GAA: Cork manager Jimmy Barry-Murphy makes no excuses after loss to Tipperary

Last Updated: 18/08/14 11:44am

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Jimmy Barry-Murphy: Was disappointed with Cork's wide count in the first half

Jimmy Barry-Murphy: Was disappointed with Cork's wide count in the first half

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Jimmy Barry-Murphy admitted his Cork side could have no complaints after their All-Ireland semi-final loss to Tipperary.

The Rebels failed to fire in a below-par performance at Croke Park, falling to a 2-18 to 1-11 defeat to their great Munster rivals.

“I just think on the day we were comprehensively outplayed in a number of positions on the pitch,” said the Cork manager. “Against a team of Tipperary’s quality, you’re not going to win the game in that situation.”

"I thought that being two points down at half time flattered us. The wides eroded confidence, heads seemed to drop because of that."
Jimmy Barry-Murphy

Cork faced a five-week lay-off since their Munster final win over Limerick, but Barry-Murphy didn’t believe that was a factor in his side’s display.

“I don’t know really, it’s too soon to look at it,” he said. “I’m not going to use the lay-off as an excuse. I felt coming into the game we were in good shape; training had gone really well.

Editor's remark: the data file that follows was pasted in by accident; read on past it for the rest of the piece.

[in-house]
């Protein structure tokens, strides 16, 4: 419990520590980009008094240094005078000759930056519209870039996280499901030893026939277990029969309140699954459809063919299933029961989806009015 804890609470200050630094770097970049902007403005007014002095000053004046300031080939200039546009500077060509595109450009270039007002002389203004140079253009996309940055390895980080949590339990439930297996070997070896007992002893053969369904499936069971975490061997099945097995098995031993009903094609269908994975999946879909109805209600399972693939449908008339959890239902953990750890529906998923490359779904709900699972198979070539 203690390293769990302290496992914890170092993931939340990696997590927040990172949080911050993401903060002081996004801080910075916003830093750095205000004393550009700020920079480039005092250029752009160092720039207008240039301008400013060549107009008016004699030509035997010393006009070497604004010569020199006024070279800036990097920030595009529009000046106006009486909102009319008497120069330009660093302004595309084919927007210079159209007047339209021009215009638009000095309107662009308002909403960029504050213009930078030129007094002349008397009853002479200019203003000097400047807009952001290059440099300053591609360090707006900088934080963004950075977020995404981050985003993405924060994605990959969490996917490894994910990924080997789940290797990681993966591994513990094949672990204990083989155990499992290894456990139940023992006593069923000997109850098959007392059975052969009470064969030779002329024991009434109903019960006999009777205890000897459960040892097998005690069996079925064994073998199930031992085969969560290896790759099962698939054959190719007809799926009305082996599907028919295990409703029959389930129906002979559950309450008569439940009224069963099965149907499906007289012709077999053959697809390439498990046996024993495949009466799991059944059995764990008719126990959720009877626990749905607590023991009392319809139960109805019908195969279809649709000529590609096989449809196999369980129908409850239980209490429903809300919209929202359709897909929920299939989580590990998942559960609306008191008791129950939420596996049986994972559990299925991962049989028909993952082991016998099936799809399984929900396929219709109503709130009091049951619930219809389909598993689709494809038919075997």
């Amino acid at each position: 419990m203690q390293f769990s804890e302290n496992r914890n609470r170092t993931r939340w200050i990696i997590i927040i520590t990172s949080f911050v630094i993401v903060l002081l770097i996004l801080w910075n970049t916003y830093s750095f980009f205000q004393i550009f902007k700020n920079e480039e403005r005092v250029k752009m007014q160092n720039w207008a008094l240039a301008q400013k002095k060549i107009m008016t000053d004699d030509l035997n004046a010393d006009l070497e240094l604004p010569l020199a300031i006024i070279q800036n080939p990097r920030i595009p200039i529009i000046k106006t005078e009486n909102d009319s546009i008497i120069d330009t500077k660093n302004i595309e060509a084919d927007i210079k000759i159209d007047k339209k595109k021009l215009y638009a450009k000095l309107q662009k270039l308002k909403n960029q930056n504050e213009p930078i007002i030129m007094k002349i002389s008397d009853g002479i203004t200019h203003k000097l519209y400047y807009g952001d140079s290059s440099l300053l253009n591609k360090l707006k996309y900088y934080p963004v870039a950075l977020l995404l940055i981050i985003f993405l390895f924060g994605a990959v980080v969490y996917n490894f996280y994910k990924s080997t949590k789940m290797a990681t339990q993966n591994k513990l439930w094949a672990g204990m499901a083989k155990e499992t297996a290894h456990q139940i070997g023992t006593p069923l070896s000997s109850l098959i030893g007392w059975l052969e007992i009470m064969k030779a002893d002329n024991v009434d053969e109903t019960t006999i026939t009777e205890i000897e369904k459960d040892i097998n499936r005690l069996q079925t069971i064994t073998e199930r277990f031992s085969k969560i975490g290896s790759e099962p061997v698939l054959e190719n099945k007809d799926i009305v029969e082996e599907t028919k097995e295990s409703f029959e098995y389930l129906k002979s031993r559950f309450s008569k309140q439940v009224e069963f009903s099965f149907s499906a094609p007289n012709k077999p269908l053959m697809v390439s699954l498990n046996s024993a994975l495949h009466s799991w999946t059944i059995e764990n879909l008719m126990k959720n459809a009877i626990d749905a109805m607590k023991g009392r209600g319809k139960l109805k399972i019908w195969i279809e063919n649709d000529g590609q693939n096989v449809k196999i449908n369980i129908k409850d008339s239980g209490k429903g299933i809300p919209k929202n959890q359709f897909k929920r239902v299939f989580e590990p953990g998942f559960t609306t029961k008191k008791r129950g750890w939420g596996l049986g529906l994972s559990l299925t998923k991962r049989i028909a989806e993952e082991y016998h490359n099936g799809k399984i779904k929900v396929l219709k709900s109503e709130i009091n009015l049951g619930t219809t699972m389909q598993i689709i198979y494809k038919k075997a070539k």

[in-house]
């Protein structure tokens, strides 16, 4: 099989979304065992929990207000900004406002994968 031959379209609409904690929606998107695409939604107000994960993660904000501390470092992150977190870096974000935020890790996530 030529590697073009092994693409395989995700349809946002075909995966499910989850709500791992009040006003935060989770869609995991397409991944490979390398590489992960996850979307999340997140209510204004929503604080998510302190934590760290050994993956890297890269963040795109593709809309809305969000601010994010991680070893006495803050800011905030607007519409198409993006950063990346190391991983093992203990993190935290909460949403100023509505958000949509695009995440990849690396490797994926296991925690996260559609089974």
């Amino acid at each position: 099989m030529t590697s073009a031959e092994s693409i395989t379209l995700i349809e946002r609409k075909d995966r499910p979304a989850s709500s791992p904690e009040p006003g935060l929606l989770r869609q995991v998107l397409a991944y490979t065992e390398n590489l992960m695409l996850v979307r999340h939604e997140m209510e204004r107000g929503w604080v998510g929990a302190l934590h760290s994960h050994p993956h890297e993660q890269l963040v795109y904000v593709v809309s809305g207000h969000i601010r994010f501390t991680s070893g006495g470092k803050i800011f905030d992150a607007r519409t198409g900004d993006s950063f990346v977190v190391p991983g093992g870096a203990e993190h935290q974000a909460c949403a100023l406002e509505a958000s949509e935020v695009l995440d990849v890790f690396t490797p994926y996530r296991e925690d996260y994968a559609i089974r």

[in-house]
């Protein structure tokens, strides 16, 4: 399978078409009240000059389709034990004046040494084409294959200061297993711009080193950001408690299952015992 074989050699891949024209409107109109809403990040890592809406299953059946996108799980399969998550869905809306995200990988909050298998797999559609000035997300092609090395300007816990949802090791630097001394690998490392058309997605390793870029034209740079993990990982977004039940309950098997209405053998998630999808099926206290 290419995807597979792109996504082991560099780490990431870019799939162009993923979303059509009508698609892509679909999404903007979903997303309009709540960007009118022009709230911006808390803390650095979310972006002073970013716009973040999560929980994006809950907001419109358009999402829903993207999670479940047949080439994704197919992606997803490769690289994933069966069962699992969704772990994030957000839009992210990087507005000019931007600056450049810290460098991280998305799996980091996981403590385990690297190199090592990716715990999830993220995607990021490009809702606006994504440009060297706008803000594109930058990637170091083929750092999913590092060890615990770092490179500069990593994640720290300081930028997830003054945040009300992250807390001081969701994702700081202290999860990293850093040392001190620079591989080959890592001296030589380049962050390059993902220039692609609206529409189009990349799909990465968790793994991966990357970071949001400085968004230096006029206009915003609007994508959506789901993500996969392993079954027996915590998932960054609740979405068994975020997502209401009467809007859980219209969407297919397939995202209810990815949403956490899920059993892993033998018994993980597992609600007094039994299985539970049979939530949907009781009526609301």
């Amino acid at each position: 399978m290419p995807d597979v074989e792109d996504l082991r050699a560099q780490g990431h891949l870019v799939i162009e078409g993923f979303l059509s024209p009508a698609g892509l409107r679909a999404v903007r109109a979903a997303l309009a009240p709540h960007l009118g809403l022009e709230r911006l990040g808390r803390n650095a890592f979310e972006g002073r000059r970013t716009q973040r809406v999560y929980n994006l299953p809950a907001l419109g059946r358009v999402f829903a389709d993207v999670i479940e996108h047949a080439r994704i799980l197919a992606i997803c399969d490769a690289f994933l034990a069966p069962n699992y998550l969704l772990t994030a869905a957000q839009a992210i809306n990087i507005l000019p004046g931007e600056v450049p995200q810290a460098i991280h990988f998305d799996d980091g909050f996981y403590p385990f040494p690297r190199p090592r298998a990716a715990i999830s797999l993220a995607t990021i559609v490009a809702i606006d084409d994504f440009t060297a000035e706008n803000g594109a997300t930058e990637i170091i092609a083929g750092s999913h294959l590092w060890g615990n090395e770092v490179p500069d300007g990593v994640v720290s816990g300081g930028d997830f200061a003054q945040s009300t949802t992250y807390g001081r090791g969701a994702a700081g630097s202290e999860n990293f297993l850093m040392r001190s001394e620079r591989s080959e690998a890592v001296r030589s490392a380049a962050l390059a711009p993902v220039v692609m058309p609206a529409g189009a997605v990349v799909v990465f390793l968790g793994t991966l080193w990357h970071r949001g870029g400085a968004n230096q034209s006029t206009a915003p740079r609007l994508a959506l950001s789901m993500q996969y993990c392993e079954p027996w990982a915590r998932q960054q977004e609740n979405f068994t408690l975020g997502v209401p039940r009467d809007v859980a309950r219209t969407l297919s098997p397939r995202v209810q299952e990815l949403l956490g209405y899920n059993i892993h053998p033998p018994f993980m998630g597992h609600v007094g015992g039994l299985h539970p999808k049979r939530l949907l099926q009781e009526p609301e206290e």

“The Munster final win we felt would be a boost to our confidence and we would build on that. But, just on the day, we weren’t at the races.”

Fundamentally, it was a day when Cork did a huge amount wrong and very little right.

“Ten wides in the first half was shocking,” said Barry-Murphy. “It was very, very poor at times in situations that we’ve normally taken our chances.

“We would have been in a much healthier position at half-time if we’d taken our chances. That eroded confidence, certainly. Free-taking was a problem as well. Different things didn’t help us today.

Outplayed

“I thought that being two points down at half time flattered us. The wides eroded confidence, heads seemed to drop because of that.

“A lot of our players were comprehensively outplayed on the day. I think when you’re playing a team of Tipperary’s quality and the ball is being cleared out by backs of their quality, physicality seemed to be a problem for us as well.

“They were much stronger on the ball, they seemed to harass us as well. When the ball is coming in to your defence as readily as it was, you’re always going to concede and that was the problem today.”

Trailing by 1-7 to 0-8 at the interval, there was ample time for Cork to turn it around, but nothing changed.

“Honestly, I thought we were in a good position at half-time,” said Barry-Murphy. “There was a bit of a breeze blowing into Hill 16 that I thought would favour us.

“If we could rectify a few of the wides we had in the first half I thought we were well in the game.

“We were flattered to be in that position, a lot of our players not playing to the standard they would normally play and we were still only two points down.

“We were pleasantly surprised to be in that position, but the second half didn’t get any better to be honest with you.”

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